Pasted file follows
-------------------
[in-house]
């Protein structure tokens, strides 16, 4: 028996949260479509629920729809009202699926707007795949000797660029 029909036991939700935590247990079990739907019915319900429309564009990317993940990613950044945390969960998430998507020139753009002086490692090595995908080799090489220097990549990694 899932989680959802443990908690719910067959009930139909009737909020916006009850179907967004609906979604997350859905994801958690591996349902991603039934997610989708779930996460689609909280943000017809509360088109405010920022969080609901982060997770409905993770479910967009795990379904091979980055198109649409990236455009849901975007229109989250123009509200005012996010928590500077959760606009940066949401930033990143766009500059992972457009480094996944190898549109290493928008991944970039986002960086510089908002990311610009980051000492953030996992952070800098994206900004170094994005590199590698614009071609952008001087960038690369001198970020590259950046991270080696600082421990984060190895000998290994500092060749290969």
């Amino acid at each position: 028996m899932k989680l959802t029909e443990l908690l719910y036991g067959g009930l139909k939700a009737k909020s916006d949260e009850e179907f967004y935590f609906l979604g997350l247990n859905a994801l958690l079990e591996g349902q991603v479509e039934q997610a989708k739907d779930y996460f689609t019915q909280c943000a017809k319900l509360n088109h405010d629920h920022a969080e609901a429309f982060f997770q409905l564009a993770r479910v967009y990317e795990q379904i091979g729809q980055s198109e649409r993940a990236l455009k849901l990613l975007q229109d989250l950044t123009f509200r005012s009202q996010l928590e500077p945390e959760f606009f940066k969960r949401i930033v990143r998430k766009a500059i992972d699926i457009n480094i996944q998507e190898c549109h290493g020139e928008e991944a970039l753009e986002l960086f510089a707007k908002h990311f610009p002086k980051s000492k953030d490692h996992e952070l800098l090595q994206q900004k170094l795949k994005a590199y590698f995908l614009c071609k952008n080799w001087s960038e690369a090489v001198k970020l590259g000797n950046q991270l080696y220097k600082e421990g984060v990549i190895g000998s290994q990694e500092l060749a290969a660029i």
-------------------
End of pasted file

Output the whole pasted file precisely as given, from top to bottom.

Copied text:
[in-house]
């Protein structure tokens, strides 16, 4: 028996949260479509629920729809009202699926707007795949000797660029 029909036991939700935590247990079990739907019915319900429309564009990317993940990613950044945390969960998430998507020139753009002086490692090595995908080799090489220097990549990694 899932989680959802443990908690719910067959009930139909009737909020916006009850179907967004609906979604997350859905994801958690591996349902991603039934997610989708779930996460689609909280943000017809509360088109405010920022969080609901982060997770409905993770479910967009795990379904091979980055198109649409990236455009849901975007229109989250123009509200005012996010928590500077959760606009940066949401930033990143766009500059992972457009480094996944190898549109290493928008991944970039986002960086510089908002990311610009980051000492953030996992952070800098994206900004170094994005590199590698614009071609952008001087960038690369001198970020590259950046991270080696600082421990984060190895000998290994500092060749290969």
């Amino acid at each position: 028996m899932k989680l959802t029909e443990l908690l719910y036991g067959g009930l139909k939700a009737k909020s916006d949260e009850e179907f967004y935590f609906l979604g997350l247990n859905a994801l958690l079990e591996g349902q991603v479509e039934q997610a989708k739907d779930y996460f689609t019915q909280c943000a017809k319900l509360n088109h405010d629920h920022a969080e609901a429309f982060f997770q409905l564009a993770r479910v967009y990317e795990q379904i091979g729809q980055s198109e649409r993940a990236l455009k849901l990613l975007q229109d989250l950044t123009f509200r005012s009202q996010l928590e500077p945390e959760f606009f940066k969960r949401i930033v990143r998430k766009a500059i992972d699926i457009n480094i996944q998507e190898c549109h290493g020139e928008e991944a970039l753009e986002l960086f510089a707007k908002h990311f610009p002086k980051s000492k953030d490692h996992e952070l800098l090595q994206q900004k170094l795949k994005a590199y590698f995908l614009c071609k952008n080799w001087s960038e690369a090489v001198k970020l590259g000797n950046q991270l080696y220097k600082e421990g984060v990549i190895g000998s290994q990694e500092l060749a290969a660029i």